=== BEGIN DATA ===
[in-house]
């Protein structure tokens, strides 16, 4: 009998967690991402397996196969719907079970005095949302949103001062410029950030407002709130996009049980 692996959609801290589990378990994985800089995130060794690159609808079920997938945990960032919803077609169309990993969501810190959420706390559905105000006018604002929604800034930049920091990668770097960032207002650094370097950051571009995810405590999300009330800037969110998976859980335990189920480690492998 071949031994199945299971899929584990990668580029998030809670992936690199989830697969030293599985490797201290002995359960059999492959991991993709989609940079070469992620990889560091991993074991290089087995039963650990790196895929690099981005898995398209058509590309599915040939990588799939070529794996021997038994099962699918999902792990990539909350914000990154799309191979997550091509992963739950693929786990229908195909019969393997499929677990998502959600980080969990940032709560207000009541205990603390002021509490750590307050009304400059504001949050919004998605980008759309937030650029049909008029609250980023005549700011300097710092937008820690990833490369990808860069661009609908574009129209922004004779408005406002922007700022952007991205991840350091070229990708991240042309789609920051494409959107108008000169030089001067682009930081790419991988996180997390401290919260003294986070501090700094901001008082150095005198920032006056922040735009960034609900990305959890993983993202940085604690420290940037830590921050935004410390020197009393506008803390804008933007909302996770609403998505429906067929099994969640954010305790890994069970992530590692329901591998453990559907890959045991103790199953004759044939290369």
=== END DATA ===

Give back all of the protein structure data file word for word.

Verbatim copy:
[in-house]
């Protein structure tokens, strides 16, 4: 009998967690991402397996196969719907079970005095949302949103001062410029950030407002709130996009049980 692996959609801290589990378990994985800089995130060794690159609808079920997938945990960032919803077609169309990993969501810190959420706390559905105000006018604002929604800034930049920091990668770097960032207002650094370097950051571009995810405590999300009330800037969110998976859980335990189920480690492998 071949031994199945299971899929584990990668580029998030809670992936690199989830697969030293599985490797201290002995359960059999492959991991993709989609940079070469992620990889560091991993074991290089087995039963650990790196895929690099981005898995398209058509590309599915040939990588799939070529794996021997038994099962699918999902792990990539909350914000990154799309191979997550091509992963739950693929786990229908195909019969393997499929677990998502959600980080969990940032709560207000009541205990603390002021509490750590307050009304400059504001949050919004998605980008759309937030650029049909008029609250980023005549700011300097710092937008820690990833490369990808860069661009609908574009129209922004004779408005406002922007700022952007991205991840350091070229990708991240042309789609920051494409959107108008000169030089001067682009930081790419991988996180997390401290919260003294986070501090700094901001008082150095005198920032006056922040735009960034609900990305959890993983993202940085604690420290940037830590921050935004410390020197009393506008803390804008933007909302996770609403998505429906067929099994969640954010305790890994069970992530590692329901591998453990559907890959045991103790199953004759044939290369």